It sounds like magic, far-out fiction, a California dream. Yet earnest scientists are hard at work on a new alchemy: brewing fuel for cars -- synthetic gasoline -- from little more than water and sunshine.
Mimicking the way plants turn sunlight and carbon dioxide in the air into energy and oxygen, the Joint Center for Artificial Photosynthesis at the California Institute of Technology is in a race to trump nature and slow global warming. Nate Lewis, a Caltech professor and solar energy research star, has a plan to remake fuel as we know it.
“If we couldn’t get to that, we wouldn’t be doing it,” Lewis said in an interview last month.
The effort is backed with $122 million of U.S. Energy Department funds and combines the talents of 120 scientists at Caltech; Stanford University; the University of California’s Berkeley, Irvine and San Diego campuses; and Lawrence Berkeley National Laboratory.
Along with electric powertrains, vehicles that drive themselves and cars rented by the hour, it’s another disruption of the global auto industry that dates back to the 19th century.
Just a few years ago, all-electric cars seemed fantastic, too. Now Tesla Motors Inc., which makes only battery-powered vehicles, has a higher market value than some old-line automakers, such as Suzuki Motor Corp. and Fiat SpA.
To revolutionize transportation fuel, Lewis has a two-step plan. Really, it’s two leaps.
First, the coalition aims to develop a system to make large amounts of hydrogen fuel using cheap solar-panel-like devices. Liquid or gaseous hydrogen, which can power super-clean fuel-cell cars, is needed for chemical plants and refineries.
Then comes the second leap: Applying that same research to a system that can blend the hydrogen fuel with carbon dioxide from the air, much as a plant does, to make liquid fuels that can power cars, heavy trucks, boats or aircraft. JCAP aims to get to that point by the mid-2020s, Lewis said.
Synthetic, carbon-free gasoline won’t come easy, quick or cheap.
Research labs worldwide are racing to find renewable alternatives to petroleum. Some are private endeavors; others are government-funded. While some seek to make fuel from algae, corn or other crops, Lewis argues that such solutions require too much water or land that will be needed for food production.
Research projects like JCAP have the luxury of not having to satisfy investors’ short-term demands, said Pavel Molchanov, a Houston-based analyst for Raymond James & Associates Inc.
“Companies that rely on private capital, even venture capital, in most cases aim to be commercial within the next three years,” said Molchanov, who follows biofuel companies. “If we think about what private developers of biofuels are focusing on now, none of them have a commercialization road map that goes out to 2025.”
Startups such as KiOR Inc., Solazyme Inc., Ceres Inc., Gevo Inc. and Amyris Inc. have a lead over JCAP because they’re already commercializing biofuel alternatives to petroleum and grain-based ethanol.
What JCAP has going for it is the Energy Department, which deemed it an Energy Innovation Hub, one of three Manhattan Project-like efforts. Others are to improve nuclear power plants and make buildings more energy-efficient. With the government funding, Lewis can be methodical in search of a breakthrough.
“The first five years of JCAP, our goal is to show that this can be done; to make the pieces, components, to build an artificial photosynthetic system,” he said. That prototype “isn’t going to be commercializable, in the same way the Wright Brothers’ plane wasn’t a 747. We first have to show people there’s a there there.”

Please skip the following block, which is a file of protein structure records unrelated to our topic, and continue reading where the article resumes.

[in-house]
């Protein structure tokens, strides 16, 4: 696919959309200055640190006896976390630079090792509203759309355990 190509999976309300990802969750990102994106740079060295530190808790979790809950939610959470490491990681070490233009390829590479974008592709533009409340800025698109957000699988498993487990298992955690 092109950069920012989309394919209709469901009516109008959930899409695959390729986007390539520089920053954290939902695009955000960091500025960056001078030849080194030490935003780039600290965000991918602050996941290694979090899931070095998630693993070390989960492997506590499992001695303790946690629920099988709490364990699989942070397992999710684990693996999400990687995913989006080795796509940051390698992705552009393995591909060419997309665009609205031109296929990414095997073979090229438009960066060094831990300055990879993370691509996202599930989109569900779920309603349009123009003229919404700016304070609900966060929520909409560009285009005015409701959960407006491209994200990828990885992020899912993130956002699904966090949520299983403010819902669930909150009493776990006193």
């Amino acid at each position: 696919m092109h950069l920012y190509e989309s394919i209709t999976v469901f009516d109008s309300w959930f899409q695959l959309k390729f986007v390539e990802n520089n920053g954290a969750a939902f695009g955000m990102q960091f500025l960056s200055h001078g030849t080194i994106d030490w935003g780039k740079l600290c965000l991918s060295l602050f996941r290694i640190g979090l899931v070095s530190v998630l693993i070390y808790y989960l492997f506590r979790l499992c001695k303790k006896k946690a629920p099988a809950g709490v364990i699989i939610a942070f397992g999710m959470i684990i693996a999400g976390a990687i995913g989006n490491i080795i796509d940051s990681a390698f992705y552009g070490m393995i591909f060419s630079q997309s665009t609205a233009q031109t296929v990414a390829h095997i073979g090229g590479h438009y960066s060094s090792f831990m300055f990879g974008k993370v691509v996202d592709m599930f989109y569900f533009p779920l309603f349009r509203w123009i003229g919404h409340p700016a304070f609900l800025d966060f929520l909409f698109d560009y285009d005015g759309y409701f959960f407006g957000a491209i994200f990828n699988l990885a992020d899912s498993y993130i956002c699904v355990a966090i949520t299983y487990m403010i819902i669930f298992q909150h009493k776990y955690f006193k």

About five years after that, with “faster, better, cheaper” fuel-making technology, JCAP may be able to license its system to oil and energy companies, Lewis said.
The program is talking with potential industrial partners to help expand its analysis of promising “earth-abundant” materials needed for its solar-fuel distillery. Lewis declined to identify specific companies. JCAP’s technicians daily are testing hundreds of alloys made from metallic salts, seeking the optimal recipe of low-cost, light-absorbing materials and catalysts needed for hydrogen generation.
Urgency to increase low-carbon energy sources has intensified as extreme weather adds to concerns that heat-trapping gases in the atmosphere are making the Earth a less hospitable planet.
President Barack Obama, whose administration funded JCAP, signaled in June that U.S. action to curb carbon emissions will intensify with new steps to pare such pollution from power plants, the biggest source of carbon dioxide emissions, according to the U.S. Environmental Protection Agency.
Second is the use of petroleum-based fuel in transportation. Engines in autos, trucks, aircraft and ships produced 28 percent of the 6.7 million metric tons emitted by the U.S. in 2011, according to the EPA, trailing only electricity generation’s 33 percent. Obama also laid out a plan in 2011 to double vehicle fuel efficiency by 2025 to cut carbon pollution.
Carmakers are boosting vehicle efficiency with small, high-output engines; propulsion delivered by batteries; and even hydrogen fuel cells.
A big hurdle for vehicles powered by fuel cells, such as those being developed by Toyota Motor Corp. and Bayerische Motoren Werke AG, is the lack of a clean source of hydrogen fuel. The first part of Lewis’s plan should make it more plentiful and produce it in a much cleaner way than it’s traditionally done.
By 2020, JCAP technology could supply hydrogen needed for chemical plants and refineries, said William Royea, JCAP’s assistant director for strategy. Both use vast amounts of the gas -- and emit large amounts of carbon when getting hydrogen from natural gas, the main industrial source.
“When gasoline-like fuel produced from this process is combusted, it’s only putting back the same CO2 used originally,” Lewis said. “It’s completely carbon neutral.”